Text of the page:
In this article we are going to estimate the intrinsic value of The Trade Desk, Inc. (NASDAQ:TTD) by estimating the company's future cash flows and discounting them to their present value. Our analysis will employ the Discounted Cash Flow (DCF) model. It may sound complicated, but actually it is quite simple!
Companies can be valued in a lot of ways, so we would point out that a DCF is not perfect for every situation. If you still have some burning questions about this type of valuation, take a look at the Simply Wall St analysis model.
We're using the 2-stage growth model, which simply means we take in account two stages of company's growth. In the initial period the company may have a higher growth rate and the second stage is usually assumed to have a stable growth rate. To start off with, we need to estimate the next ten years of cash flows. Where possible we use analyst estimates, but when these aren't available we extrapolate the previous free cash flow (FCF) from the last estimate or reported value. We assume companies with shrinking free cash flow will slow their rate of shrinkage, and that companies with growing free cash flow will see their growth rate slow, over this period. We do this to reflect that growth tends to slow more in the early years than it does in later years.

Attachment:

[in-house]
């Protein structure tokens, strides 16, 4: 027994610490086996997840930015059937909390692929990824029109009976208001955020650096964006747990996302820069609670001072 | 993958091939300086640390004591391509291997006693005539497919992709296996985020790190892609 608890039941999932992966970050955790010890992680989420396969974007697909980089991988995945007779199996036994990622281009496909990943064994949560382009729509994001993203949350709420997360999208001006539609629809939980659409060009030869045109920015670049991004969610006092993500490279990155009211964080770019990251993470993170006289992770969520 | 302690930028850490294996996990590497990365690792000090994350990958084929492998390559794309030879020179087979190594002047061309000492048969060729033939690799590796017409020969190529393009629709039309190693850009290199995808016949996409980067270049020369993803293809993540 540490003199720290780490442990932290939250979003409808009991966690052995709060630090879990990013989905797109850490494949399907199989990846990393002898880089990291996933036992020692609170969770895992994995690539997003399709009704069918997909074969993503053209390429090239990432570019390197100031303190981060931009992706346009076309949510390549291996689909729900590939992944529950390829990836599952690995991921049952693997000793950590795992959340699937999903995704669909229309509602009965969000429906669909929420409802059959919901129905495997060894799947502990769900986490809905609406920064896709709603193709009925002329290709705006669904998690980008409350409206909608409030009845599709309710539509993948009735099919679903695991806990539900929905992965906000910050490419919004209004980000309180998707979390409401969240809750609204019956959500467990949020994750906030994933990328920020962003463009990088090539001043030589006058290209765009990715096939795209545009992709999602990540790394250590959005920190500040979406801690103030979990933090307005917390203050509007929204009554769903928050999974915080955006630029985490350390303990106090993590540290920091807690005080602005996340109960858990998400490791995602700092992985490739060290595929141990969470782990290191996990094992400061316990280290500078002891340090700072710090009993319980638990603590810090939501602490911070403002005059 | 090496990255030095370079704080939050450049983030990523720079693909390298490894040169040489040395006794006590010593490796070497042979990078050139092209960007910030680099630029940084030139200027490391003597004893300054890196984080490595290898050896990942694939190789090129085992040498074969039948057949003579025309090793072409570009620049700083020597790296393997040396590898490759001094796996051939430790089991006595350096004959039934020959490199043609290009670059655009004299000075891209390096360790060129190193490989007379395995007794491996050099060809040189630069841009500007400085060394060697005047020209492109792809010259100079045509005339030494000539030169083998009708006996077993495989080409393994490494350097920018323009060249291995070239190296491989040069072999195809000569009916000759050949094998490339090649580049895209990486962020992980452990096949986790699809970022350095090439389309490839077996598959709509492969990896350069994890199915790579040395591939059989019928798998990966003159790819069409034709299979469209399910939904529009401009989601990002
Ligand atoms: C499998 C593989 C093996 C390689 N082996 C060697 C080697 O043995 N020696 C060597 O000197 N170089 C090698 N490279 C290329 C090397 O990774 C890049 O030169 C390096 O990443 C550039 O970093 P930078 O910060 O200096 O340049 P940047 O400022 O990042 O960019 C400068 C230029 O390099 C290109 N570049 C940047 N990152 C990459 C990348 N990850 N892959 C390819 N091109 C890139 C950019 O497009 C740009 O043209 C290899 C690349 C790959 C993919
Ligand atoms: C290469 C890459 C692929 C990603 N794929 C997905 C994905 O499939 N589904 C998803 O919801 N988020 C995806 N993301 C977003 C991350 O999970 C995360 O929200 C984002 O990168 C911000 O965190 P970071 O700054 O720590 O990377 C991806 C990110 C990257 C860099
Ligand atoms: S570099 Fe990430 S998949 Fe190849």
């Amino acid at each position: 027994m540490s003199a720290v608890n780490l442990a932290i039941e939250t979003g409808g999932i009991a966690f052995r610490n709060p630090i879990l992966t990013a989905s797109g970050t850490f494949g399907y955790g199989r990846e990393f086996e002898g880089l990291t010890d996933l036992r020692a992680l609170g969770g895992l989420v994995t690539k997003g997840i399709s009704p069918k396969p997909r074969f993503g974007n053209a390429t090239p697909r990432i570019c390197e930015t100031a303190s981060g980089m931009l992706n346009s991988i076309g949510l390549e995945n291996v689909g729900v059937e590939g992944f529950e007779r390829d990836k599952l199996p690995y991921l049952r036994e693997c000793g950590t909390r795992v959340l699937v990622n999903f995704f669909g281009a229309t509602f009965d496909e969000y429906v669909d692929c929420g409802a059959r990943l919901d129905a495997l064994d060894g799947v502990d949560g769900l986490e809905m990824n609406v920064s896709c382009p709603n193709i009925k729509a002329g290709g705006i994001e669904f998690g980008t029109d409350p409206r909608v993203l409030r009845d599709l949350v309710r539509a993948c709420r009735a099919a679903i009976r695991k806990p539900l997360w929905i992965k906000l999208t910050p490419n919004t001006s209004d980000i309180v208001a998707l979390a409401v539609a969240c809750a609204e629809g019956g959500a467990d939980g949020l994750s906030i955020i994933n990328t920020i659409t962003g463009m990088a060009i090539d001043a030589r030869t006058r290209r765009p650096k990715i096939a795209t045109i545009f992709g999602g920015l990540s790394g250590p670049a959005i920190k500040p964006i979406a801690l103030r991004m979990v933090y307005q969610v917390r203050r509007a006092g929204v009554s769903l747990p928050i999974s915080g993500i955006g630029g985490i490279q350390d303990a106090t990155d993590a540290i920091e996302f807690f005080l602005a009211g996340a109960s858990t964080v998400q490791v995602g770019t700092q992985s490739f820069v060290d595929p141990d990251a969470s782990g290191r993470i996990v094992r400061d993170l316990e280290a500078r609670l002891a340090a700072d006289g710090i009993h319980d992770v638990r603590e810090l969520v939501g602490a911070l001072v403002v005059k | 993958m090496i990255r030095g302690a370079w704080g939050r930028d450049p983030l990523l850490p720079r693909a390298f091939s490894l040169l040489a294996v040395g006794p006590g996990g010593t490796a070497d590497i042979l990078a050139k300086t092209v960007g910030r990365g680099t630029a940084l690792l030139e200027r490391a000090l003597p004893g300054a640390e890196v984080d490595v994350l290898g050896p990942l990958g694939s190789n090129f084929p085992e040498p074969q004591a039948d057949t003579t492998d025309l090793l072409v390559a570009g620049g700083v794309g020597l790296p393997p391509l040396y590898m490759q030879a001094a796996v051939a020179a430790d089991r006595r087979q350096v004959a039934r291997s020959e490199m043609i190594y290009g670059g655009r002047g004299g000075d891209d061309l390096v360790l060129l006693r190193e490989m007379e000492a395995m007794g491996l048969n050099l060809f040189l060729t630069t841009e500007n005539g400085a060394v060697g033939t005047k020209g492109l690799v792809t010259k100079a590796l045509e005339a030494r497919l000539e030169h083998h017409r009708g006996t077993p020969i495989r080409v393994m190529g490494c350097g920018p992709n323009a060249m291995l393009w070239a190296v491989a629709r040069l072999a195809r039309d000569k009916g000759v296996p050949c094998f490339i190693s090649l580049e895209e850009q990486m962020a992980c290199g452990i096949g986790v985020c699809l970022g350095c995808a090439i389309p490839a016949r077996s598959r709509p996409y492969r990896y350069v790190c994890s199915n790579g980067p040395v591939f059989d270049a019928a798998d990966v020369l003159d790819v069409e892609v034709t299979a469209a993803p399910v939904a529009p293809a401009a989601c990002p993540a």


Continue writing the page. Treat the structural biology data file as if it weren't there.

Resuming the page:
Generally we assume that a dollar today is more valuable than a dollar in the future, so we need to discount the sum of these future cash flows to arrive at a present value estimate:
10-year free cash flow (FCF) forecast
|Levered FCF ($, Millions)||US$535.4m||US$720.8m||US$942.0m||US$1.11b||US$1.25b||US$1.38b||US$1.48b||US$1.56b||US$1.63b||US$1.70b|
|Growth Rate Estimate Source||Analyst x5||Analyst x4||Analyst x3||Est @ 17.74%||Est @ 13.01%||Est @ 9.7%||Est @ 7.39%||Est @ 5.76%||Est @ 4.63%||Est @ 3.83%|
|Present Value ($, Millions) Discounted @ 6.2%||US$504||US$640||US$787||US$873||US$930||US$961||US$972||US$968||US$954||US$933|
("Est" = FCF growth rate estimated by Simply Wall St)
Present Value of 10-year Cash Flow (PVCF) = US$8.5b
The second stage is also known as Terminal Value, this is the business's cash flow after the first stage. For a number of reasons a very conservative growth rate is used that cannot exceed that of a country's GDP growth. In this case we have used the 5-year average of the 10-year government bond yield (2.0%) to estimate future growth. In the same way as with the 10-year 'growth' period, we discount future cash flows to today's value, using a cost of equity of 6.2%.
Terminal Value (TV)= FCF2032 × (1 + g) ÷ (r – g) = US$1.7b× (1 + 2.0%) ÷ (6.2%– 2.0%) = US$41b
Present Value of Terminal Value (PVTV)= TV / (1 + r)10= US$41b÷ ( 1 + 6.2%)10= US$23b
The total value, or equity value, is then the sum of the present value of the future cash flows, which in this case is US$31b. To get the intrinsic value per share, we divide this by the total number of shares outstanding. Relative to the current share price of US$50.8, the company appears a touch undervalued at a 20% discount to where the stock price trades currently. The assumptions in any calculation have a big impact on the valuation, so it is better to view this as a rough estimate, not precise down to the last cent.